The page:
Skip to main content

Am I breaching my non-compete?

Richmond, VA |

I'm in the process of leaving a personal training company and going to work for my husband's company. My clients want to come with me and I know I can't take them due to my non-compete. However, if his trainers from his company were to train them, would I be breaching my agreement? Here is part of what I have signed: "During the term hereof and up to 2 years following termination for any reason, whether voluntarily or involuntarily, you will not solicit or do business with, directly or indirectly, any present or past customer of the Company, or any prospective customer of the Company with whom you have had contact, each in connection with a Competitive Business Activity which would violate any other provision of this Agreement"

Attorney Answers 3

Posted

In my opinion, yes

Mark as helpful

Posted

Non-compete agreements are governed by the terms of the agreement and the law of the state in which it was entered (or the law of the state identified in the agreement). Some states greatly disfavor non-competes while others tend to lean toward enforcing them.

The language you have quoted seems to indicate that even in other trainers in your husband's company trained clients you worked with at your current company, your current employer could probably make a credible argument that you are at least indirectly soliciting its customers. Given the circumstances, it seems like direct solicitation. However, the best way to determine if this is a violation is to have a local employment or business law attorney review the agreement, discuss the details of your business, and advise you on your options. Good luck.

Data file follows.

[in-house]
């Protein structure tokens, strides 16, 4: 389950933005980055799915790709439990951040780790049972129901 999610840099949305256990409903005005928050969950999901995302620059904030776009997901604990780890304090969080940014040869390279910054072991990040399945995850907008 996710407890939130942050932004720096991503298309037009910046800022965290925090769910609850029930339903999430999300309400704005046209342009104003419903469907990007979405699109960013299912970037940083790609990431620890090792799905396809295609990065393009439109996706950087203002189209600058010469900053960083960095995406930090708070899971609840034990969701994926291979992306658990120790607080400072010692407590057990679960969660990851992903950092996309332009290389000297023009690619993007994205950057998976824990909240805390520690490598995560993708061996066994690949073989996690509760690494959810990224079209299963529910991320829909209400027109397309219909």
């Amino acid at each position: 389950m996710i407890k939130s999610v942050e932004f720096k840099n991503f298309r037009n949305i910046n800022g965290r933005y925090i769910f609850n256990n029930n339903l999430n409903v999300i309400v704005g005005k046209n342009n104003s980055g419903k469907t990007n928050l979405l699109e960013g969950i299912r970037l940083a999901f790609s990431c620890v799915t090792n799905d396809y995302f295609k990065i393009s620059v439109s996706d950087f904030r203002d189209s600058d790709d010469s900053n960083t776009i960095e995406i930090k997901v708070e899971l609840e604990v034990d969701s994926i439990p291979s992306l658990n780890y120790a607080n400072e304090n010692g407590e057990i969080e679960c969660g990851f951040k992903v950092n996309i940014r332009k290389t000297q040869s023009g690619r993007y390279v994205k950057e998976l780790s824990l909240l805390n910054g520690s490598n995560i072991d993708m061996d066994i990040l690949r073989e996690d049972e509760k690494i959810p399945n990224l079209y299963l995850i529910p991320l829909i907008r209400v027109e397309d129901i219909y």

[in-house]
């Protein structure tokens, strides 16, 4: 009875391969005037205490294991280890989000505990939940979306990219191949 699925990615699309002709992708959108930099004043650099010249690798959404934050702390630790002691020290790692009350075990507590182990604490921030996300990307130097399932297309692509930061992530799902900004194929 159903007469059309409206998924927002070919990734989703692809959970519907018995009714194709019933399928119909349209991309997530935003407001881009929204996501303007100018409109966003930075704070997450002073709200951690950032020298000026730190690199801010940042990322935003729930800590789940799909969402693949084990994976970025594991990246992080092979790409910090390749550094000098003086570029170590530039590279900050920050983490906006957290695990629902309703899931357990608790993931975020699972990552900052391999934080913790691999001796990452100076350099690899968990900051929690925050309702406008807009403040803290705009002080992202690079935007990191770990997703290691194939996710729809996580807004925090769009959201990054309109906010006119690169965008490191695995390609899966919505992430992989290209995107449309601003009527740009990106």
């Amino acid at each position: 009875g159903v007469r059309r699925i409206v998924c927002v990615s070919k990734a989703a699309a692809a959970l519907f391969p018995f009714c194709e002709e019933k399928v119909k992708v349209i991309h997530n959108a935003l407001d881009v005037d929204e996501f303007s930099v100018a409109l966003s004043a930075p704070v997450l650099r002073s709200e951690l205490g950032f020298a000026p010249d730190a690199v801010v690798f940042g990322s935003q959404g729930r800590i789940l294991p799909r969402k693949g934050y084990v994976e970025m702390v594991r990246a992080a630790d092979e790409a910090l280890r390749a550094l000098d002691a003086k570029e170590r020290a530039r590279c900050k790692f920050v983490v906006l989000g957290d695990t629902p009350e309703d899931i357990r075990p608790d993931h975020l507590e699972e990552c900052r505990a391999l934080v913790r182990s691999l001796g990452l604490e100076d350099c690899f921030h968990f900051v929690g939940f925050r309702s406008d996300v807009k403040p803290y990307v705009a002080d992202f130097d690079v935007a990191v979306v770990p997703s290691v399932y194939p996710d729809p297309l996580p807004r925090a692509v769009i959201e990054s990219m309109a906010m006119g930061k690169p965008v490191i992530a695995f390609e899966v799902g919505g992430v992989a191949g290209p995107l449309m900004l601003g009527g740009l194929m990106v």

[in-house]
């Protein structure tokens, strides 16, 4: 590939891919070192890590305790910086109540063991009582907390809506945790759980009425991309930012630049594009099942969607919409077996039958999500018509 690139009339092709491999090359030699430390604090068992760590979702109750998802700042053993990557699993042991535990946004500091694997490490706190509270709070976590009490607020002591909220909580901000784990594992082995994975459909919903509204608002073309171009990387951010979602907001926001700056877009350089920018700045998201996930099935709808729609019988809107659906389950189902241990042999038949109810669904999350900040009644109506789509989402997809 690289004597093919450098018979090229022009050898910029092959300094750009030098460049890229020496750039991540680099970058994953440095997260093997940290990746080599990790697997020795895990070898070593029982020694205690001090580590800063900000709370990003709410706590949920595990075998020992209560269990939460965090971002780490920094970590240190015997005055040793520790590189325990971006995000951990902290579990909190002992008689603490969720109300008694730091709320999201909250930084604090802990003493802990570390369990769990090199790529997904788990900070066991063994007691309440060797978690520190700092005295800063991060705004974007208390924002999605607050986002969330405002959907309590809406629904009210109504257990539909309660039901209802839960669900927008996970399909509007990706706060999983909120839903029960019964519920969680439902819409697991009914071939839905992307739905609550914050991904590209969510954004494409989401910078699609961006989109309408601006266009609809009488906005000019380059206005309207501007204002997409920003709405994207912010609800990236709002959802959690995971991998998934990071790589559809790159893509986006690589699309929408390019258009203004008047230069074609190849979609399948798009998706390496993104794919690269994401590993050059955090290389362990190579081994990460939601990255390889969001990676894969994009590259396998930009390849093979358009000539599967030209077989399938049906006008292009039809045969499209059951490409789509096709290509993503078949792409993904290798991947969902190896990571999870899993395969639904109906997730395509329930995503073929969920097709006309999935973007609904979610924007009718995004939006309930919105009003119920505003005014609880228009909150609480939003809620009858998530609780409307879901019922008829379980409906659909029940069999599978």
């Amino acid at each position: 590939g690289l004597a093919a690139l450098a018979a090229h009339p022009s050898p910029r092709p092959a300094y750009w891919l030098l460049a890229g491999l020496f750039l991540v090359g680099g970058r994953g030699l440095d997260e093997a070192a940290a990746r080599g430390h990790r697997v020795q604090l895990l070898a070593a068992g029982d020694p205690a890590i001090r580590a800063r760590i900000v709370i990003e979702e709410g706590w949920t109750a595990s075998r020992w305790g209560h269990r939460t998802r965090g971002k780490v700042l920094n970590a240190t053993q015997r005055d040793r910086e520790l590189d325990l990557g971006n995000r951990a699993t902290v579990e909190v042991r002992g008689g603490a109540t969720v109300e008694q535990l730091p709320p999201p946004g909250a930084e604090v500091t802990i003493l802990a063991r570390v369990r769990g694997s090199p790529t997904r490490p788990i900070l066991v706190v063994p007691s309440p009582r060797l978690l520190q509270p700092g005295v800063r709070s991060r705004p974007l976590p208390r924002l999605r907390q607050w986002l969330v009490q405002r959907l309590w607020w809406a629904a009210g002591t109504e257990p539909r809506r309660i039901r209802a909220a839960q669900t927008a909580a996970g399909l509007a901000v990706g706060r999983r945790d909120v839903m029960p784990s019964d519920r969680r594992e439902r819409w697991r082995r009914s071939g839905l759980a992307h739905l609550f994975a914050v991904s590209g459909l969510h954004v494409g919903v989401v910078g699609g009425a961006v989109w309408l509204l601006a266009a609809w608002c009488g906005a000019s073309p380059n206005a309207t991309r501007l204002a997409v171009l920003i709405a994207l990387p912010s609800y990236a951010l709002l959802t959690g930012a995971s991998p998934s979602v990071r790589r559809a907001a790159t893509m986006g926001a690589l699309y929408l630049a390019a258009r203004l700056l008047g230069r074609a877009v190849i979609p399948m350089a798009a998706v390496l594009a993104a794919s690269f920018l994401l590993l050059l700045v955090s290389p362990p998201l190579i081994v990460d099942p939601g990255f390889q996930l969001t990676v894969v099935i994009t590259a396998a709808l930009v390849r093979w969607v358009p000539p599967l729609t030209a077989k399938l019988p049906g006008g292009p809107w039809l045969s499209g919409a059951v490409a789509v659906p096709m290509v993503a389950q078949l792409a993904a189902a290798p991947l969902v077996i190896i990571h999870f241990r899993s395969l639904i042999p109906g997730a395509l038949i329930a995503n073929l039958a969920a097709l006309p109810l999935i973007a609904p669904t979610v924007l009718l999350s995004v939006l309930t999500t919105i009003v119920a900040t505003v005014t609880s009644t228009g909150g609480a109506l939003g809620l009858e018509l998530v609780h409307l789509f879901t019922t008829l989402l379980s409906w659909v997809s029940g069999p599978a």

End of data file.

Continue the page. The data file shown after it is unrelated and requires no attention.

Mark as helpful

Posted

Based on the language of the agreement, if you solicit a client away from your current company or do business with their clients within 2 years of leaving their employ, then you are in breach. If your clients decide to go to your husband's company because of you even if they are not training with you, then that would still be a breach of the agreement.

The contents of this post do not establish an attorney-client relationship. Any comments made in this post are general in nature and may not apply to the specific facts and law of your case.

Mark as helpful

1 lawyer agrees

Employment topics

Top tips from attorneys

What others are asking

Can't find what you're looking for?

Post a free question on our public forum.

Ask a Question

- or -

Search for lawyers by reviews and ratings.

Find a Lawyer

Browse all legal topics